Sen. Cory Booker may be relatively new to the Senate, but that doesn't mean that he is taking things slowly. The freshman senator from New Jersey has recently announced that he and Rand Paul will be co-sponsoring a bill that would make it easier to expunge the records of nonviolent juvenile offenders. Since a criminal record can seriously hinder a young person's opportunities, even a record for something as minor as drug possession, this kind of legislation could go a long way to help young people.
The bill is called the Record Expungement Designed to Enhance Employment Act and specifically targets those states that try juveniles as adults. By offering them federal funding, the goal is to limit adult criminal charges to those people 18 years of age and older.
As the title of the bill suggests, Sen. Booker believes that expunging juvenile offenders' records after their punishment has been served would help them to obtain work. Since many employers in New Jersey ask their potential hires to go through background checks, those people who make hiring decisions are often privy to whether an applicant has committed a crime in the past.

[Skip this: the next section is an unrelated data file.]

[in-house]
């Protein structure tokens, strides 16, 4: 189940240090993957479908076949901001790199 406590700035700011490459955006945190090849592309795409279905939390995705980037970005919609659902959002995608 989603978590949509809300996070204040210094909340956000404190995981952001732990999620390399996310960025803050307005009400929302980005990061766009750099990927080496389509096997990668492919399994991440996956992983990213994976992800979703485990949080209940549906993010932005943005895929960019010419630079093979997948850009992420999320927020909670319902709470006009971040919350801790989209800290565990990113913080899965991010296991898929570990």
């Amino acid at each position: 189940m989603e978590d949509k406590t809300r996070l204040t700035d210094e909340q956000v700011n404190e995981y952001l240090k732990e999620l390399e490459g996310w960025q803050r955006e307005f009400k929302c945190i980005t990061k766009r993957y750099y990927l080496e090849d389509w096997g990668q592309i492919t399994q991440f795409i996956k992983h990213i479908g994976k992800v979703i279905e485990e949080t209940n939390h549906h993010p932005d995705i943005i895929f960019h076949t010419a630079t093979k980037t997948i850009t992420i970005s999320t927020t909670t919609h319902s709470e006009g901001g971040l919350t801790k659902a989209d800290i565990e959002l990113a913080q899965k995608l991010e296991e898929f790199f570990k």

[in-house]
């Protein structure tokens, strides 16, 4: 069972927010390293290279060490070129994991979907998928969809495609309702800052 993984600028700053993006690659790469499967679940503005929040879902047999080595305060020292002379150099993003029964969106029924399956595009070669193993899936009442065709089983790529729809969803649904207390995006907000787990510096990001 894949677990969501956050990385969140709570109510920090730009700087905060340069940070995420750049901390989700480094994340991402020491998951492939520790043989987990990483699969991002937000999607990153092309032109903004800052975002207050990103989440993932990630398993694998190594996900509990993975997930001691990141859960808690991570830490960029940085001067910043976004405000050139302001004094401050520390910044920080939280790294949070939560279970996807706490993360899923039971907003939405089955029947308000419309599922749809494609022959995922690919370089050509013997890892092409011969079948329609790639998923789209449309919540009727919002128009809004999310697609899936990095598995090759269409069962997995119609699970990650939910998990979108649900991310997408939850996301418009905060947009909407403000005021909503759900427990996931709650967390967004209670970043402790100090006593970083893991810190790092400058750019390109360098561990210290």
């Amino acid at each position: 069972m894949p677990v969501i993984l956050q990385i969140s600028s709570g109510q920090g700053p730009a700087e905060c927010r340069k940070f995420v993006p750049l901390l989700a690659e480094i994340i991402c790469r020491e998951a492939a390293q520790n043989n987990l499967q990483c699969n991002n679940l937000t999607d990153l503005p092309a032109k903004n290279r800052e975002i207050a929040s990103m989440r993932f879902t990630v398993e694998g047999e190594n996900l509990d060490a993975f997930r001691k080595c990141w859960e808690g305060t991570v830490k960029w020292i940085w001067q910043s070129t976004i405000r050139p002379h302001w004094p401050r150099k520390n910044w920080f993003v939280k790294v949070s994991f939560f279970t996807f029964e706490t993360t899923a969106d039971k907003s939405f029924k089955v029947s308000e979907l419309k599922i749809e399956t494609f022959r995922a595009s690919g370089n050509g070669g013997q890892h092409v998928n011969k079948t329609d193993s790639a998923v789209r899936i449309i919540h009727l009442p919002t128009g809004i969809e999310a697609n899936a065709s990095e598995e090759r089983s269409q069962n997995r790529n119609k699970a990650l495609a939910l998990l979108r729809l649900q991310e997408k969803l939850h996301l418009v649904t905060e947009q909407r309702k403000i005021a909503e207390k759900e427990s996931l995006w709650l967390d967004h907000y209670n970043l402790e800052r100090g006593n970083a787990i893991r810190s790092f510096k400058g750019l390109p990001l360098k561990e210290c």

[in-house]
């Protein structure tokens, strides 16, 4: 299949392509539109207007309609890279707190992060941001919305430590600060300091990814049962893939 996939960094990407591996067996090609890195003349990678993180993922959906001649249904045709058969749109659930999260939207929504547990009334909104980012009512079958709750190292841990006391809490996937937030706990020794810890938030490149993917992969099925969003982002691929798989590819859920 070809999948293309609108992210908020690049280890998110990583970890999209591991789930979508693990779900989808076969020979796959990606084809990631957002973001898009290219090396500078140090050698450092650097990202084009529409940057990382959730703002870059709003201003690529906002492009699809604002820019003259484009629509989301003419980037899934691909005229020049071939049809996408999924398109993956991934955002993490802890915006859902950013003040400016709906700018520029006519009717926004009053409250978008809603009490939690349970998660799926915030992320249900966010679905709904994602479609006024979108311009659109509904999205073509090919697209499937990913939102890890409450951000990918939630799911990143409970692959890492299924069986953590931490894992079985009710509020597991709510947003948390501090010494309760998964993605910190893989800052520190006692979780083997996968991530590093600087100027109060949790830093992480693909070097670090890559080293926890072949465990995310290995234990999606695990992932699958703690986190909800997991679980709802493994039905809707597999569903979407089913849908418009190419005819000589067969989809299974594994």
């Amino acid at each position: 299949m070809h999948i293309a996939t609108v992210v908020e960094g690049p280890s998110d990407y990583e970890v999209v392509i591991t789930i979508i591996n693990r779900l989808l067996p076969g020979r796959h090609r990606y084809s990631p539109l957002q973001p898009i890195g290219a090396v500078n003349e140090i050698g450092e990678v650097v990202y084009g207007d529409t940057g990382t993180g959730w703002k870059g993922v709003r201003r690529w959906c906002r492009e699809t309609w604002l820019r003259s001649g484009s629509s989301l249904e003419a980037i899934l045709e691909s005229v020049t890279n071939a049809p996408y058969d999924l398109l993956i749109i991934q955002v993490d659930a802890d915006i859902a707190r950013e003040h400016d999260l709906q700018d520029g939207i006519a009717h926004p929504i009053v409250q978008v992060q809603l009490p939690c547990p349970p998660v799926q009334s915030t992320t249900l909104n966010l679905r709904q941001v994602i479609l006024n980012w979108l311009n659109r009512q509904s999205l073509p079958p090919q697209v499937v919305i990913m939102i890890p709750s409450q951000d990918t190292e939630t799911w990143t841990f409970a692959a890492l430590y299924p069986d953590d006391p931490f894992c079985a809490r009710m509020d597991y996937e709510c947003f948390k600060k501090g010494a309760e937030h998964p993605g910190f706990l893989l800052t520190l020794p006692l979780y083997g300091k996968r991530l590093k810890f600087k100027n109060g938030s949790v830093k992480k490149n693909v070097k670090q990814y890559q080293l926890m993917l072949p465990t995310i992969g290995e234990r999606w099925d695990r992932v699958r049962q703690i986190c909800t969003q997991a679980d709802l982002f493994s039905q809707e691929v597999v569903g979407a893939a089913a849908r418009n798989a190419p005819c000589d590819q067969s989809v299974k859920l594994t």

Though at the state level, Gov. Chris Christie has also worked to reform the criminal justice system by focusing on drug treatment programs in lieu of sending nonviolent offenders to prison. Again, if offenders of any age can avoid developing a criminal record, they generally have more opportunities to work, get an education or find decent housing after their sentences are served.
Source: The Wall Street Journal, "Sens. Cory Booker and Rand Paul Team Up On Nonviolent Offender Rules," Heather Haddon, July 8, 2014